The EU-CLOUDMAP project took place between 1997-2000 as a collaboration between five university and government research groups in the UK, Germany, the Netherlands and Switzerland. The original scientific motivation of the EU-CLOUDMAP Project was to improve the measurement and characterization of cirrus and contrail cloud properties. IPCC (Penner et al. 1999) demonstrated that contrail clouds could play a small but significant role in changing the radiative balance of the atmosphere based on work from one of the CLOUDMAP partners (DLR) using AVHRR data over Europe. However, the scope was broadened to include properties of clouds at all altitudes as (Cess et al. 1993) had shown that depending on how cloud processes are parameterised can lead to an order of magnitude difference in predictions of surface temperature due to changes in CO2 radiative forcing. This error is by far the largest uncertainty in making accurate forecasts of global warming. The primary technological motivation of the Project was to develop new techniques for deriving cloud-top properties (cloud-top height, amount, microphysics and winds) from a new series of meteorological sensors based on the use of either cloud-top stereo (ATSR-2 and MISR) or Oxygen A-band (MOS) and their application to the generation of new cloud climatology products. A secondary goal was to develop an automated technique, based on fuzzy logic, to detect contrails in non-thermal imagery where contrails can only be detected through their unique spatial characteristics. Validation of cloud products was perceived as a crucial central issue to any adoption of these products by the Numerical Weather Prediction (NWP) and climate forecasting communities. This presents unique challenges as validation must be conducted simultaneously with satellite data acquisition. Ground-based remote sensing techniques exploiting continuously operating radars and lidars were used and a new technique based on visible stereo digital cameras for retrieving cloud-base properties was pioneered. A technology spin-off from the CLOUDMAP work at UCL was the development of an uncooled thermal IR fish-eye lens camera for continuously monitoring cloud cover from the ground to replace existing manual observations of cloud cover (Chapman et al. 2007). Eight papers in this issue show some of the highlights of the project including fundamental aspects of the algorithms for retrieval of cloud-top height using stereo photogrammetry from ATSR-2 (Muller et al. 2007, Denis et al. 2007) and MOMS (Drescher 2007) and Oxygen A-band from MOS (Preusker et al. 2007). Seiz et al. (2007) describe the development of a novel technique for the automated retrieval of cloud-base height from stereo visible digital cameras. Naud et al. (2007) describe the validation of cloud-top heights from ATSR-2 and MOS using ground-based radar and lidar. Hetzheim (2007) shows how fuzzy logic systems can be employed for contrail detection when thermal imagery is not available using MOS and ATSR-2 to demonstrate his techniques. Finally, Meyer et al. (2007) show results from applying the thermal IR contrail detection technique to AVHRR over Asia.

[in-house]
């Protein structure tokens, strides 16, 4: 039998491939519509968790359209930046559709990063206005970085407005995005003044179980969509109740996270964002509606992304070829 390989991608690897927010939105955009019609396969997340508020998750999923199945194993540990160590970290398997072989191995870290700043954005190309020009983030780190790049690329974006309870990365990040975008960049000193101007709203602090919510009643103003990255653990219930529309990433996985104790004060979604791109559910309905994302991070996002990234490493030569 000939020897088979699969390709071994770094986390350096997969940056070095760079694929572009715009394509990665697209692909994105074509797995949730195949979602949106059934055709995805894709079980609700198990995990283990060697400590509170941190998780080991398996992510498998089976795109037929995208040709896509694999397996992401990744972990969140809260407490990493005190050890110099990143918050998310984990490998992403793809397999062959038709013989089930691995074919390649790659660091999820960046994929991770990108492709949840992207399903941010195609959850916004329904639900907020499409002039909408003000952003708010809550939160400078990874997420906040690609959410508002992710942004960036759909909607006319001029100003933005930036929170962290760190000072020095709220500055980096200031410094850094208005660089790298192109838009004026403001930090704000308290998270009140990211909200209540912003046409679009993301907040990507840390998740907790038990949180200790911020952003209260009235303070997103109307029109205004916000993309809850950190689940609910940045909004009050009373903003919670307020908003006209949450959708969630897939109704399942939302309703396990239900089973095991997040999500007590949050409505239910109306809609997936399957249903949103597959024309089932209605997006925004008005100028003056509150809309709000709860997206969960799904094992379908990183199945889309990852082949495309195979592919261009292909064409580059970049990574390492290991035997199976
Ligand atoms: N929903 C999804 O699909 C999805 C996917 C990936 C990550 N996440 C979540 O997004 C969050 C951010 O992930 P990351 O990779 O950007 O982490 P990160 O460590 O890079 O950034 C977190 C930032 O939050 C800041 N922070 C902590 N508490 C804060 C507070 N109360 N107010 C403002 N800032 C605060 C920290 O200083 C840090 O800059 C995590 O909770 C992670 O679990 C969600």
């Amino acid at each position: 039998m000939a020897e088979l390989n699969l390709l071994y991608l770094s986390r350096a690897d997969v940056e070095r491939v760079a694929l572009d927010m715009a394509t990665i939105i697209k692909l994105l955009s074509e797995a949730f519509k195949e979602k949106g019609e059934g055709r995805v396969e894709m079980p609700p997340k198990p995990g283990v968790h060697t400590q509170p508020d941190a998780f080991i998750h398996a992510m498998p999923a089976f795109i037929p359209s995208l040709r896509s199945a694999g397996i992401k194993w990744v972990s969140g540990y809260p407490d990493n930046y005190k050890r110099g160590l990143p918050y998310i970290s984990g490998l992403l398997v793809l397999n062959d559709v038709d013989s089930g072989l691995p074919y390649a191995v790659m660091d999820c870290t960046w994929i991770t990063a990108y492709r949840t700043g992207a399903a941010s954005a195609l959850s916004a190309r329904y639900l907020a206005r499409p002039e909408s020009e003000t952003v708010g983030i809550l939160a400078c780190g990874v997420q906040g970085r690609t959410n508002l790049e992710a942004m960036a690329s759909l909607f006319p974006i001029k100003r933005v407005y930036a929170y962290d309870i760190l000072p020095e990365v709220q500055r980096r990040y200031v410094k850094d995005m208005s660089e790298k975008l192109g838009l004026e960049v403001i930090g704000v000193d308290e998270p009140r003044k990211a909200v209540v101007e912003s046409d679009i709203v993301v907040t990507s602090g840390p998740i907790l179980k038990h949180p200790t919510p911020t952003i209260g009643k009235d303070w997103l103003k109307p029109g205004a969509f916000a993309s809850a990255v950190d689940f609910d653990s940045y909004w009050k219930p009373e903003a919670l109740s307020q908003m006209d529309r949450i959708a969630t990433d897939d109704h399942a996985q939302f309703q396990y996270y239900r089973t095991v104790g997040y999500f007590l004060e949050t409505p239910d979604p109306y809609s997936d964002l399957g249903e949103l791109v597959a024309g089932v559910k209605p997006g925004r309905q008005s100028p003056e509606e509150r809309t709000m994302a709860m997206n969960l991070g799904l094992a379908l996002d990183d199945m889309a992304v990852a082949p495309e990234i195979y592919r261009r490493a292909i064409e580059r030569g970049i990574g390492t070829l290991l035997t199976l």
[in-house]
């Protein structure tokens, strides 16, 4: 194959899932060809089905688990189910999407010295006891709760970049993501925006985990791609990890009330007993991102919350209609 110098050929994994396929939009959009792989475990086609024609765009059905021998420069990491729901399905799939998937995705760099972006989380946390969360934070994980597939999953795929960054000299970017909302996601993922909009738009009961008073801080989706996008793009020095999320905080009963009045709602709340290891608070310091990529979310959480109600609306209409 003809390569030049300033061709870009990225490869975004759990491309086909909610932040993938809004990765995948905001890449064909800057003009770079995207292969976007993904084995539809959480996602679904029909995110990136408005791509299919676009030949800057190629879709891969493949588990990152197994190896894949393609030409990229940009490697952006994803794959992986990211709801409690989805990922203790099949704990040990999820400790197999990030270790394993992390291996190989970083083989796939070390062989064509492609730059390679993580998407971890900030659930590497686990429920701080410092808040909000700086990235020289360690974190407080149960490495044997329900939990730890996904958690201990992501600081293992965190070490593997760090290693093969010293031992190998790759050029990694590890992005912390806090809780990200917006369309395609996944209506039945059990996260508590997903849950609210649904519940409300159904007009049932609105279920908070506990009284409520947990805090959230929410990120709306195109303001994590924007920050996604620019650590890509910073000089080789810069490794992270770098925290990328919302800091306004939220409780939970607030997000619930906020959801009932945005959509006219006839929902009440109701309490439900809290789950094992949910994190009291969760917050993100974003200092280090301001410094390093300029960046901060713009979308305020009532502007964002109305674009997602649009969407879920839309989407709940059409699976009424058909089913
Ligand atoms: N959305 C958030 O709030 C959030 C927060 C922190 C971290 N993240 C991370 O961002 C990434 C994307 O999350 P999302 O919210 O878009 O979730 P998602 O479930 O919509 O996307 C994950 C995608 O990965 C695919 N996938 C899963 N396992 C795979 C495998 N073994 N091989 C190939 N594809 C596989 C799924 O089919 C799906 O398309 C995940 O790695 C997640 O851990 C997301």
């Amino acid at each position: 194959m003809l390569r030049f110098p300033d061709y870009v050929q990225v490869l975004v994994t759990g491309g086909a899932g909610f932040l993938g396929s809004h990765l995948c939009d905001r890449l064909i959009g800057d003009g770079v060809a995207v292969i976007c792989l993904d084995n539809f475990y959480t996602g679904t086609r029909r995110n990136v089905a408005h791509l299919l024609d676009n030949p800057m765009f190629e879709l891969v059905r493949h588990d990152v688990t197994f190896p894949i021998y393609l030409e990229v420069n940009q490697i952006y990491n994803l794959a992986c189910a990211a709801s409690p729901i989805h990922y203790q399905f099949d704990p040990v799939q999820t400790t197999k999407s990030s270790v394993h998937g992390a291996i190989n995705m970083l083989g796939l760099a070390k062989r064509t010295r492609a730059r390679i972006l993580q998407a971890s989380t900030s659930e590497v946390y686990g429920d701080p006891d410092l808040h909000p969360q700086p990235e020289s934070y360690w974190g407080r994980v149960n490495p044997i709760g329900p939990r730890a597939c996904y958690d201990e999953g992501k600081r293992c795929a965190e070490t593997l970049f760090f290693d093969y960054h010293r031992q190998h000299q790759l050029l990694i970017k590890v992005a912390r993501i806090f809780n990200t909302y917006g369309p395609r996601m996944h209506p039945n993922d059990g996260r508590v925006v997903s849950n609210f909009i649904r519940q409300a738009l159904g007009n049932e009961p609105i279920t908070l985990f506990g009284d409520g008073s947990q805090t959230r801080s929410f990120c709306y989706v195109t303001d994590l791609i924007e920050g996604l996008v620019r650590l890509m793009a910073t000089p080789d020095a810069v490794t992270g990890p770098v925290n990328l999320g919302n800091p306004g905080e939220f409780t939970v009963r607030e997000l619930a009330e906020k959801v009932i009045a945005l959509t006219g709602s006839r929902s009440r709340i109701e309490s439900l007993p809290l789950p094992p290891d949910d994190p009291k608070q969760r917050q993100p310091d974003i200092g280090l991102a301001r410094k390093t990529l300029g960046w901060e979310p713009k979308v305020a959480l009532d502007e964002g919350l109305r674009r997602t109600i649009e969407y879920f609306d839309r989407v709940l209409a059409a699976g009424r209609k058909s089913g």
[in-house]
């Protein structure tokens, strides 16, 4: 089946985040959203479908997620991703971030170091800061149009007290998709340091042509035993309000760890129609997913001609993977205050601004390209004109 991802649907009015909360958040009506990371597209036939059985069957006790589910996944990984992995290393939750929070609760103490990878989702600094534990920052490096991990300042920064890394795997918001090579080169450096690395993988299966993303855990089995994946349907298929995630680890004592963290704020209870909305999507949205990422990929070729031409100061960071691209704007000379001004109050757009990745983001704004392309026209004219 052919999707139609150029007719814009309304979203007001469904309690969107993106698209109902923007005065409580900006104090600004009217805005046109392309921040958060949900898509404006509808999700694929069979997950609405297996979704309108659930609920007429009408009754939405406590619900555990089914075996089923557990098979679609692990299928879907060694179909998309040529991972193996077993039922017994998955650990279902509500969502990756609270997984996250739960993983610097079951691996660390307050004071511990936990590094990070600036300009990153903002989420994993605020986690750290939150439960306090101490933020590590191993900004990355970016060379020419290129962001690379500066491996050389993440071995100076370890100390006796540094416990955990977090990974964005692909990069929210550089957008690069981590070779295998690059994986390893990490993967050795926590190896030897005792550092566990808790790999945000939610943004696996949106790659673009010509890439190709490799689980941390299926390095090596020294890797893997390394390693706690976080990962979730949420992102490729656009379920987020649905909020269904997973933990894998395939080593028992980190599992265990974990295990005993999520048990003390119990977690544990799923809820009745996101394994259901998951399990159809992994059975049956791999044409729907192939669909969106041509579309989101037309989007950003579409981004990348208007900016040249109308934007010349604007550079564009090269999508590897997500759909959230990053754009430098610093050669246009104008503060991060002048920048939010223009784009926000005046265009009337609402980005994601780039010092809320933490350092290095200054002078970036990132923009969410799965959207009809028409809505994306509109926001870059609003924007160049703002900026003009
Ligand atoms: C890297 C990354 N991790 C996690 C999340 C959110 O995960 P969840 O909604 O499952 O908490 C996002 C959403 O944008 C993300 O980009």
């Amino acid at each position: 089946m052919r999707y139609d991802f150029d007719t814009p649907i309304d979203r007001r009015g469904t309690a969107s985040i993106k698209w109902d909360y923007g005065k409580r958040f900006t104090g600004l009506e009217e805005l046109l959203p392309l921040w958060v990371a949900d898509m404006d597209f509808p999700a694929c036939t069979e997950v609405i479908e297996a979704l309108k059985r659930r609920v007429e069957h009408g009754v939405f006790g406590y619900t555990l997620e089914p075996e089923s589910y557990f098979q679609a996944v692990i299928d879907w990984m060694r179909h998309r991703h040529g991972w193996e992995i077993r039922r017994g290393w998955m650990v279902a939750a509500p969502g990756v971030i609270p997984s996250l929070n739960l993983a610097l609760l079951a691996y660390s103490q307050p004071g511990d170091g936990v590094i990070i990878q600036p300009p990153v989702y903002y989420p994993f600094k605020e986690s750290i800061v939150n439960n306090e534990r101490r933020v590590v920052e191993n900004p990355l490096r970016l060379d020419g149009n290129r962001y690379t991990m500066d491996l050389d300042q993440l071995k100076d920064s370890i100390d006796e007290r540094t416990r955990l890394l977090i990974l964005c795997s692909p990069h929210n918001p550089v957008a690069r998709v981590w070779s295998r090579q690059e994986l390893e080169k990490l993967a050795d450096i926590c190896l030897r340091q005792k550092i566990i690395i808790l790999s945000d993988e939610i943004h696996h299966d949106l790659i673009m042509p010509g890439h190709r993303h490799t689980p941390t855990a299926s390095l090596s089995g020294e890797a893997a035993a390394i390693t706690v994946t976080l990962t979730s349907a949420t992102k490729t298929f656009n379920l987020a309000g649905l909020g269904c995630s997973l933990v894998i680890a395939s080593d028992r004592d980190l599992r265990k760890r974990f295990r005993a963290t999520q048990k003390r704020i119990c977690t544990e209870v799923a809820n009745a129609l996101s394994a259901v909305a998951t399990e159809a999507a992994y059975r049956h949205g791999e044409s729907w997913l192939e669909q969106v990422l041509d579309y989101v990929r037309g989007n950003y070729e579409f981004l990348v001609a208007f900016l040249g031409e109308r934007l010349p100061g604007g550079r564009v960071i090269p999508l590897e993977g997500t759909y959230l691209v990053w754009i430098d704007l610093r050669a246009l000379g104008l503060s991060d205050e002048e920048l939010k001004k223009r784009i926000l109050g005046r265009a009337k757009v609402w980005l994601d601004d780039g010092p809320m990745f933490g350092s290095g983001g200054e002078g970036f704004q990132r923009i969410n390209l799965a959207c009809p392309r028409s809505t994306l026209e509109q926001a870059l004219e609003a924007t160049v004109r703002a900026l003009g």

Department of Geomatic Engineering, University College London, London WC1E 6BT, UK,now at Department of Space and Climate Physics, MSSL, UCL, Dorking, Survey, RH5 6NT, UK 2:
Institut für Weltraumwissenschaften, Freie Universität Berlin, 12165 Berlin, Germany